Linux Admin Basics 1 of 3 – Bash

This article summarized my time-saving Linux tips, mostly with CentOS environment.

Bash Shortcuts

Bash shortcut illustration

These shortcuts save a lot of arrow keystrokes. Some of them may require some tweaking to work on MacOS.

ctrl – wdelete word
ctrl – acursor to end of line
ctrl – ecursor to beginning of line
ctrl – kdelete to end of line
ctrl – udelete to beginning of line
ctrl – lclear screen
cd – change to previous directory
alt – bmove cursor back by a word
alt – fmove cursor forward by a word
alt – .type last parameter of previous command

Job Control

We need to first understand the following job states:

Actively runningDisplayed in Active Session
foreground jobYesYes
suspended jobNoNo
background jobYesNo

These states can be managed by the following shortcut keys:

ctrl – zsend active job to suspended
ctrl – csend SIGINT to active job to kill it
jobslist jobs with id
bgbring a job to background. the current shell still “owns” the job
fgbring a job to foreground (by id)
disownremove job from current shell’s job table. the job is still running and can be found by ps command
killkill a job by id. the job is no longer running and won’t be found by ps command
  • Note 1: running a command with ampersand(&) at the end starts the process and pushes it to the background, so you can continue typing;
  • Note 2: an example is to start vim with a file, ctrl-z to push to background, jobs to view, fg + job id to bring it back

Share Screen

Different persons may share screen on Linux shell and interact with each other. To do so, everyone need to log on the same server as the same linux user. Then the first person runs:

screen -S screen_name

Then the second (and third, etc) person runs:

screen -x screen_name

Now everyone can collaborate by seeing what each other is doing and type at the same time.

I/O redirection

file descriptorinput or output expression
stdin0to read file: 0< or < for short
to read a single line: <<<
to read multiple lines: <<
stdout1to overwrite: 1> or > for short
to append: 1>> or >> for short
stderr2to overwrite: 2>
to append: 2>>

For example, here is how you display all lines between “ANYWORD” (aka “here document”):

cat <<ANYWORD
paragraph
after
paragraph
ANDWORD

In addition, to redirect between commands, pipe (|) is used. You may also redirect stdout into stderr or the other way round. Below are several examples:

command1 | command2redirect stdout of command1 to stdin of command2
command3 > /dev/nullget rid of stdout from command3
command4 2> file1redirect stderr of command4 to file1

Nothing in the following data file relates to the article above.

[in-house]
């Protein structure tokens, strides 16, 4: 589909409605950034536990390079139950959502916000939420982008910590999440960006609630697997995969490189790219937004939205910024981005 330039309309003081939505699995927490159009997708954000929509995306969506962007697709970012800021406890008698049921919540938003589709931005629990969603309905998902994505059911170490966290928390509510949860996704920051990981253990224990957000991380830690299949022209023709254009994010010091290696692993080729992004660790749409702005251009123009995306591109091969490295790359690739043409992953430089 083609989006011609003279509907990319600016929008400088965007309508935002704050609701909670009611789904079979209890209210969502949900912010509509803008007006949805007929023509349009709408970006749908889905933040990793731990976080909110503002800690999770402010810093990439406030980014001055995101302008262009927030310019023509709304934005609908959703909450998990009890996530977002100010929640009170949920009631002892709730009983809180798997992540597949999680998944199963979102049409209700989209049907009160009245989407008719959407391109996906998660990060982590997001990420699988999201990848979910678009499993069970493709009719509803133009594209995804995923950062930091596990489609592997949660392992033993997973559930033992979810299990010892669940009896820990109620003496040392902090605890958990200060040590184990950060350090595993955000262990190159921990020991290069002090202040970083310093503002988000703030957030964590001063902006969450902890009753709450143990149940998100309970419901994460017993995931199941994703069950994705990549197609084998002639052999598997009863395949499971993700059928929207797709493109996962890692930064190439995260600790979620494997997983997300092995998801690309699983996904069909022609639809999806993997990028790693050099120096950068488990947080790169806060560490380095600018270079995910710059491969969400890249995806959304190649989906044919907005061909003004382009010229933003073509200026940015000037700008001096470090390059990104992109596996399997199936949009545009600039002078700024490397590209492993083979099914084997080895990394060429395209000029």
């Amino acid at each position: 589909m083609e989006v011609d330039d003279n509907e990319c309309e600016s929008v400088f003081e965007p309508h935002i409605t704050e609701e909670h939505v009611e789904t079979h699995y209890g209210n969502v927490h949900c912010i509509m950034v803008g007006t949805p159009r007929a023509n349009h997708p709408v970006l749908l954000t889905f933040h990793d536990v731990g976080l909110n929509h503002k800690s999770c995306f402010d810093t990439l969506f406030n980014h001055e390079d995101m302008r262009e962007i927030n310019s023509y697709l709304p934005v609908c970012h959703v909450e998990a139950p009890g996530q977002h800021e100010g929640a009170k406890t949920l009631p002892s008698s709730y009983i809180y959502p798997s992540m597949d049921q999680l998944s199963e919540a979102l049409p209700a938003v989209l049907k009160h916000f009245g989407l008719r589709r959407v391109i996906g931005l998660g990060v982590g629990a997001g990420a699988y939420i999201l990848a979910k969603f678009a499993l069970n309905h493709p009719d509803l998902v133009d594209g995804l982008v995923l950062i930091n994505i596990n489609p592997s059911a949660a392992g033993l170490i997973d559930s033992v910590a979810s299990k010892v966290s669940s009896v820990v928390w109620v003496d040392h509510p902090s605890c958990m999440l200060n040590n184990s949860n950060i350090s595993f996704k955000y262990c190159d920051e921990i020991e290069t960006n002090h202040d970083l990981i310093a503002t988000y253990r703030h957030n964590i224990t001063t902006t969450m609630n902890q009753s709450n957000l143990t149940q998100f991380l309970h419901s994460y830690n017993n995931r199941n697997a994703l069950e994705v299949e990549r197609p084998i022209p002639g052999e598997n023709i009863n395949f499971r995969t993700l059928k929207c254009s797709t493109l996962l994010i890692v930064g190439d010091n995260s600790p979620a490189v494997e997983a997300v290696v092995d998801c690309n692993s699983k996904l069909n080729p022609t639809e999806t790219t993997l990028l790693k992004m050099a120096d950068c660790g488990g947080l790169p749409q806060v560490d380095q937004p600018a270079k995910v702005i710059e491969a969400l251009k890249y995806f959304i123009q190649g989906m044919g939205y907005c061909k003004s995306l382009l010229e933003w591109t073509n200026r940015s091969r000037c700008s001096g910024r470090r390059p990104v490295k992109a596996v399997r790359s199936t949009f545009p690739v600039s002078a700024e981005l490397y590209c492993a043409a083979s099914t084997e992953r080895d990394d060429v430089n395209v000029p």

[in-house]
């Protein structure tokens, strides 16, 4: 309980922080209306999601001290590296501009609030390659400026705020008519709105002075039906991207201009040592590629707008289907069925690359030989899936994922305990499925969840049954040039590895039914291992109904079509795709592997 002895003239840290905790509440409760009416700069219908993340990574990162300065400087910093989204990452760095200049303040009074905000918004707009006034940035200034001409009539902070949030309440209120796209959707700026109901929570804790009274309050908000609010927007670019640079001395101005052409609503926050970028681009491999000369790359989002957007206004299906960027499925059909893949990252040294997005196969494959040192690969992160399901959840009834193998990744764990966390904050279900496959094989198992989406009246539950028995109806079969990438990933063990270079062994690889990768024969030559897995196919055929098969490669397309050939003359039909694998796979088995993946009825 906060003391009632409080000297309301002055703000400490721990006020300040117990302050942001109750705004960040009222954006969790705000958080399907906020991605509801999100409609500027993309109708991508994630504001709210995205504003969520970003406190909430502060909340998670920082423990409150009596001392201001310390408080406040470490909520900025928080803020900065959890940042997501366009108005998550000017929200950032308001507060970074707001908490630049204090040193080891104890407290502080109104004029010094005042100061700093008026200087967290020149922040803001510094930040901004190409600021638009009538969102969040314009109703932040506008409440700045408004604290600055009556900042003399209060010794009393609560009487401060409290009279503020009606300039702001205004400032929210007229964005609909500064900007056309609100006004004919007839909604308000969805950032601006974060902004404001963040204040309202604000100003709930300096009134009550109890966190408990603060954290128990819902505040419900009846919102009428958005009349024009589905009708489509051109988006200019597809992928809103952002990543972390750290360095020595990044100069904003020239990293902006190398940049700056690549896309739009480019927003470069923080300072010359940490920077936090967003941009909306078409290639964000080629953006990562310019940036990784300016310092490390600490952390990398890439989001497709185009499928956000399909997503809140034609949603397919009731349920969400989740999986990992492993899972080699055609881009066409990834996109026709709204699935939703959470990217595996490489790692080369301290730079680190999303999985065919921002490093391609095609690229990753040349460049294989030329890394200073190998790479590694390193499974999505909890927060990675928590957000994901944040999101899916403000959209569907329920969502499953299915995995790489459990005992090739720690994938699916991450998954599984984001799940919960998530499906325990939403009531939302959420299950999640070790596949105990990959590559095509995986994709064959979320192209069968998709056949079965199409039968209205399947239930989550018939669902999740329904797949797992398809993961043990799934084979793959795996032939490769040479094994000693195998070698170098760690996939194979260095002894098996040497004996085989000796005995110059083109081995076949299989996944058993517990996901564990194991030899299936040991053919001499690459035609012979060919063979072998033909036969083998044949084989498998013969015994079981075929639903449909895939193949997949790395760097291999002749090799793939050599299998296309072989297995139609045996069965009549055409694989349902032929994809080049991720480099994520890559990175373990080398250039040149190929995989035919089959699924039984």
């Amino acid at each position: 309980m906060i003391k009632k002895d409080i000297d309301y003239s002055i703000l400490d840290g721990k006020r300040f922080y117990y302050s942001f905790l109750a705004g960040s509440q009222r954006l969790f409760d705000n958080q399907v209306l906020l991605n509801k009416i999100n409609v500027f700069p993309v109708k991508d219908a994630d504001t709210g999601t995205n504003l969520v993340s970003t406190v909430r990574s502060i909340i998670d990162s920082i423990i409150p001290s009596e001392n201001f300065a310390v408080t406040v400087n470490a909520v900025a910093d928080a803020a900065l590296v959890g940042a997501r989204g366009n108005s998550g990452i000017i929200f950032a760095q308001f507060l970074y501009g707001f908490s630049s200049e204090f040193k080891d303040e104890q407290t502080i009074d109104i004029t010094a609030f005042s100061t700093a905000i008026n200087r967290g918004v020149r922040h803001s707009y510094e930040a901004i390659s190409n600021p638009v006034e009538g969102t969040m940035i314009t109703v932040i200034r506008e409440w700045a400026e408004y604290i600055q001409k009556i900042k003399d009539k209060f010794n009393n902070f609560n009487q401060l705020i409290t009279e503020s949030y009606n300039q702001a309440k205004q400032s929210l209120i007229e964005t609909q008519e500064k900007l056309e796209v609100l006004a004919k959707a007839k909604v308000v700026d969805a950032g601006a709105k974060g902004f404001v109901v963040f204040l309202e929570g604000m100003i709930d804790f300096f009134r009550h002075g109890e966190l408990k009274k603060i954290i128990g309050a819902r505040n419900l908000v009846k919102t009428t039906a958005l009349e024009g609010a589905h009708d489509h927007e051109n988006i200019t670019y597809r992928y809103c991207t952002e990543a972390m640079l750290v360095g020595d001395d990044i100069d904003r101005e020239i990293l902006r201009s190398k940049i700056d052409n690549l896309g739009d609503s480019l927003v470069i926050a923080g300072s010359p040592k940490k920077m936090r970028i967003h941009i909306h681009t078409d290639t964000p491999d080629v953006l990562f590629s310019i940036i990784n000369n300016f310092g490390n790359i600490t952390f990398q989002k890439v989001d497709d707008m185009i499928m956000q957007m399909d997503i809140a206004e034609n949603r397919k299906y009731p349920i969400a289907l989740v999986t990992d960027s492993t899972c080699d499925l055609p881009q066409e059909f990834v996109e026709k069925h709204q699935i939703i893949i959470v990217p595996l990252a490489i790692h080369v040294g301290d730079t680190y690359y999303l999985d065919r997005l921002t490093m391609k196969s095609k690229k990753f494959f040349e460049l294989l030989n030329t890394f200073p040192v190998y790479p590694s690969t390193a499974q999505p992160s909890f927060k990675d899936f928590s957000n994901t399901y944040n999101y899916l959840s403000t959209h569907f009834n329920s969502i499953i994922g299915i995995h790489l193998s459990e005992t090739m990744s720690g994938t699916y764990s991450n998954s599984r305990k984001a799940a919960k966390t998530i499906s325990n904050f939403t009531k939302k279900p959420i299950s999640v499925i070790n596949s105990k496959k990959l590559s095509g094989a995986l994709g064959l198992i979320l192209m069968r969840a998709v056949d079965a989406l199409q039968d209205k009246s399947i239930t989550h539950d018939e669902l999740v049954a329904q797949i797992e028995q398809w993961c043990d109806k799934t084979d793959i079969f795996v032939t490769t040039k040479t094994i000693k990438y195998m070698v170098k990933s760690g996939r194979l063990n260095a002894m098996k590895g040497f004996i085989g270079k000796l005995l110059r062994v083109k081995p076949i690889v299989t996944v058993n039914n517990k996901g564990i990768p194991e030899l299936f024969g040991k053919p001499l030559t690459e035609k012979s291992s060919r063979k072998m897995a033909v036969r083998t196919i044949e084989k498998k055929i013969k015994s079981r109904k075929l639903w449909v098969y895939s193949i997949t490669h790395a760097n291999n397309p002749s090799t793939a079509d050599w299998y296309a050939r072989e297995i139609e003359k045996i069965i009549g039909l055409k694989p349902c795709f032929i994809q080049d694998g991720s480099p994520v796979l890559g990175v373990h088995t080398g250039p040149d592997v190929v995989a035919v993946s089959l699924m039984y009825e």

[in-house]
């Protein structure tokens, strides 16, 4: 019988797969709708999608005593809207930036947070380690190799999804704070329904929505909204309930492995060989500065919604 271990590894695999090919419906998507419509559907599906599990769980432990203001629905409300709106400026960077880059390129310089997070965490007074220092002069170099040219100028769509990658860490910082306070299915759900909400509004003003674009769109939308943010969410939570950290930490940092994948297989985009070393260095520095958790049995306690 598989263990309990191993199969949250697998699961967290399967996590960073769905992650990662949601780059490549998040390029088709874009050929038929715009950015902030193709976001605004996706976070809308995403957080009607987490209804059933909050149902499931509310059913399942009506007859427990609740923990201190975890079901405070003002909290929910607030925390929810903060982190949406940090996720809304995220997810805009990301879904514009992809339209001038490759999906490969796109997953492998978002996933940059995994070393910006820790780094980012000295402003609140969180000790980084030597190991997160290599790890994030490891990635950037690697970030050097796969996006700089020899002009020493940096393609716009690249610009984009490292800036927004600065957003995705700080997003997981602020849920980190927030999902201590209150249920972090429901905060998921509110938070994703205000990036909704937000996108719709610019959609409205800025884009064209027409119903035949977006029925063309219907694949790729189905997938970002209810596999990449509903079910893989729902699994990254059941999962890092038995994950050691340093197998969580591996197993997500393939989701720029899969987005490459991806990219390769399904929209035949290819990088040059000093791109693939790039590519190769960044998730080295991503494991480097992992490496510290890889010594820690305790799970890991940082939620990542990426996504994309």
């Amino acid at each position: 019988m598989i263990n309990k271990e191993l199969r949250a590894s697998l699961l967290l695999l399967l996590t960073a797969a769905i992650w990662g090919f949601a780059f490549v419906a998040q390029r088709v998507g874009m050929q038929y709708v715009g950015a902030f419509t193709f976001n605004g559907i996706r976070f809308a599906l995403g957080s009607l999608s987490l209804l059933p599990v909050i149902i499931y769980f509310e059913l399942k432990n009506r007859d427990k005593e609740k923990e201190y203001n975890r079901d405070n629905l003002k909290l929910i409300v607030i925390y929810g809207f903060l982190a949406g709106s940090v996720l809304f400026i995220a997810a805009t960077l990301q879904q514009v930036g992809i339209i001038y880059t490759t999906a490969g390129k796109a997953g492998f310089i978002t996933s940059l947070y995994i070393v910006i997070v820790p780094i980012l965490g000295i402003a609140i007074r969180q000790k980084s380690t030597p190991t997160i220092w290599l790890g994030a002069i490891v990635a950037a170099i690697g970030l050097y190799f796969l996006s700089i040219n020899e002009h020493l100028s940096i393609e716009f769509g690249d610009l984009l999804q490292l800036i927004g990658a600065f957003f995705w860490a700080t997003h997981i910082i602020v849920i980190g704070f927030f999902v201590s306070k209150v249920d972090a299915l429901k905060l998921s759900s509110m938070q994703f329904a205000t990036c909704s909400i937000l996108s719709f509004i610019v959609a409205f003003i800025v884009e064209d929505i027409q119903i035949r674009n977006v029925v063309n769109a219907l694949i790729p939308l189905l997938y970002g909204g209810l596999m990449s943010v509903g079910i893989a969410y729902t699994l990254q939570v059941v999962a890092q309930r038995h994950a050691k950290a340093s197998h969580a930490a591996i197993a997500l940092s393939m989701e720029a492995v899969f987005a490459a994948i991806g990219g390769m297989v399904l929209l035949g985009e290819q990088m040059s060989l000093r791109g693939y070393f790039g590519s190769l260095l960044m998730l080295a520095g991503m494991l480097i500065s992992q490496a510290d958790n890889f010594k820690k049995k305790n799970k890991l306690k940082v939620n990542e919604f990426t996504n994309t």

command5 | tee file2redirect stdout of command5 to stdin for tee command, which display stdout and write to file2 at the same time
command6 2>&1redirect command6’s stderr into stdout.
command7 1>&2redirect command7’s stdout into stderr

Note: in the last two examples, the ampersand just indicates the following number is file descriptor instead of file name.

For example, in the first command below, stderr is redirected to stdout, and stdout goes to file. The second and third commands are just two forms of shortcut for the first:

command > file 2>&1
command >& file
command &> file

Here is an advanced example to compare two files from two different servers:

diff <(ssh user@host1 'cat /tmp/file1.txt') <(ssh user@host2 'cat /tmp/file2.txt')

With the knowledge of I/O redirection, let’s compare the efficiency of the following two commands in dealing with a huge file:

  • cat huge.file | mycmd
  • mycmd < huge.file

In the first command, cat first causes an I/O read of huge.file, then stdout gets written into pipe buffer. Lastly, the mycmd reads it from its stdin. This is an example of inefficiency.

In the second command, huge.file is provided as stdin to mycmd. Only one read is involved as compared with two read and one write in the previous command. The second command is expected to be three times as fast as the first.

This page does a much better job illustrating command and I/O redirection. Here I just steal a diagram for a single command:

Check out the page for more scenarios.

Operators

First, let’s introduce some special shell variable and operators:

IFSA special variable indicating internal field separator
;The ; token just separates commands to run. Use it when you’d like to combine multiple lines of commands into a single line
&&Logical AND operator. When you run command1 && command2, command2 ONLY runs if command1 returns true (success, or exit status = 0).
||Logical OR operator. When you run command1 && command2, command2 ONLY runs if command1 does not return false (fail, or exit status != 0)
{}command combination operator. e.g. {command1;command2}